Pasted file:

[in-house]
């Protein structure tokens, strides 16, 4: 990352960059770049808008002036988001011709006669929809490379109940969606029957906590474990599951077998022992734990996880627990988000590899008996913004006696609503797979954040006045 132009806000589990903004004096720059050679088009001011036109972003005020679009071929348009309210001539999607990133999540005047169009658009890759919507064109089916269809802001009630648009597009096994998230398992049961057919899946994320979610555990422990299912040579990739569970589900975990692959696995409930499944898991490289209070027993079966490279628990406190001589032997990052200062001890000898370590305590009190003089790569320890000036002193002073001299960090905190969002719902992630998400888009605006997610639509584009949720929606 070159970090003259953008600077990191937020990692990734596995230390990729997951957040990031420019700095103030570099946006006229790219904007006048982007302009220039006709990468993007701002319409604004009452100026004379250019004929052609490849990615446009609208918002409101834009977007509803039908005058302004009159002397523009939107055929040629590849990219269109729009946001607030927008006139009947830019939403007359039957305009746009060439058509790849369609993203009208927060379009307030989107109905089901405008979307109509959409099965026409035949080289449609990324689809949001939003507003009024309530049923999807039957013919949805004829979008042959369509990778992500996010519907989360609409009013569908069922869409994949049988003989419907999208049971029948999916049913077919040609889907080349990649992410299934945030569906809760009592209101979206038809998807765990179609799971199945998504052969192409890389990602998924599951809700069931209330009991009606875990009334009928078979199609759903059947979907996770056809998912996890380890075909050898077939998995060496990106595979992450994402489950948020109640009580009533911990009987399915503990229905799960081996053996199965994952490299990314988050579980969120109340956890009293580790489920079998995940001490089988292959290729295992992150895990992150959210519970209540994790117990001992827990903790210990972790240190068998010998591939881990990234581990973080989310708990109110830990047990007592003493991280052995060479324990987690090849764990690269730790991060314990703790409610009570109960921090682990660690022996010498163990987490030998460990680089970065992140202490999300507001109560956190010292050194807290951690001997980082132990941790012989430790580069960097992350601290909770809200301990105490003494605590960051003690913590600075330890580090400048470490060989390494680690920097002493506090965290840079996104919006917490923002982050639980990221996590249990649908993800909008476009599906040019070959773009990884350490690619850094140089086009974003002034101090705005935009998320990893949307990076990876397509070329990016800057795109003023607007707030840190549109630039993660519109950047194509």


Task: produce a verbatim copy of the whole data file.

[in-house]
């Protein structure tokens, strides 16, 4: 990352960059770049808008002036988001011709006669929809490379109940969606029957906590474990599951077998022992734990996880627990988000590899008996913004006696609503797979954040006045 132009806000589990903004004096720059050679088009001011036109972003005020679009071929348009309210001539999607990133999540005047169009658009890759919507064109089916269809802001009630648009597009096994998230398992049961057919899946994320979610555990422990299912040579990739569970589900975990692959696995409930499944898991490289209070027993079966490279628990406190001589032997990052200062001890000898370590305590009190003089790569320890000036002193002073001299960090905190969002719902992630998400888009605006997610639509584009949720929606 070159970090003259953008600077990191937020990692990734596995230390990729997951957040990031420019700095103030570099946006006229790219904007006048982007302009220039006709990468993007701002319409604004009452100026004379250019004929052609490849990615446009609208918002409101834009977007509803039908005058302004009159002397523009939107055929040629590849990219269109729009946001607030927008006139009947830019939403007359039957305009746009060439058509790849369609993203009208927060379009307030989107109905089901405008979307109509959409099965026409035949080289449609990324689809949001939003507003009024309530049923999807039957013919949805004829979008042959369509990778992500996010519907989360609409009013569908069922869409994949049988003989419907999208049971029948999916049913077919040609889907080349990649992410299934945030569906809760009592209101979206038809998807765990179609799971199945998504052969192409890389990602998924599951809700069931209330009991009606875990009334009928078979199609759903059947979907996770056809998912996890380890075909050898077939998995060496990106595979992450994402489950948020109640009580009533911990009987399915503990229905799960081996053996199965994952490299990314988050579980969120109340956890009293580790489920079998995940001490089988292959290729295992992150895990992150959210519970209540994790117990001992827990903790210990972790240190068998010998591939881990990234581990973080989310708990109110830990047990007592003493991280052995060479324990987690090849764990690269730790991060314990703790409610009570109960921090682990660690022996010498163990987490030998460990680089970065992140202490999300507001109560956190010292050194807290951690001997980082132990941790012989430790580069960097992350601290909770809200301990105490003494605590960051003690913590600075330890580090400048470490060989390494680690920097002493506090965290840079996104919006917490923002982050639980990221996590249990649908993800909008476009599906040019070959773009990884350490690619850094140089086009974003002034101090705005935009998320990893949307990076990876397509070329990016800057795109003023607007707030840190549109630039993660519109950047194509």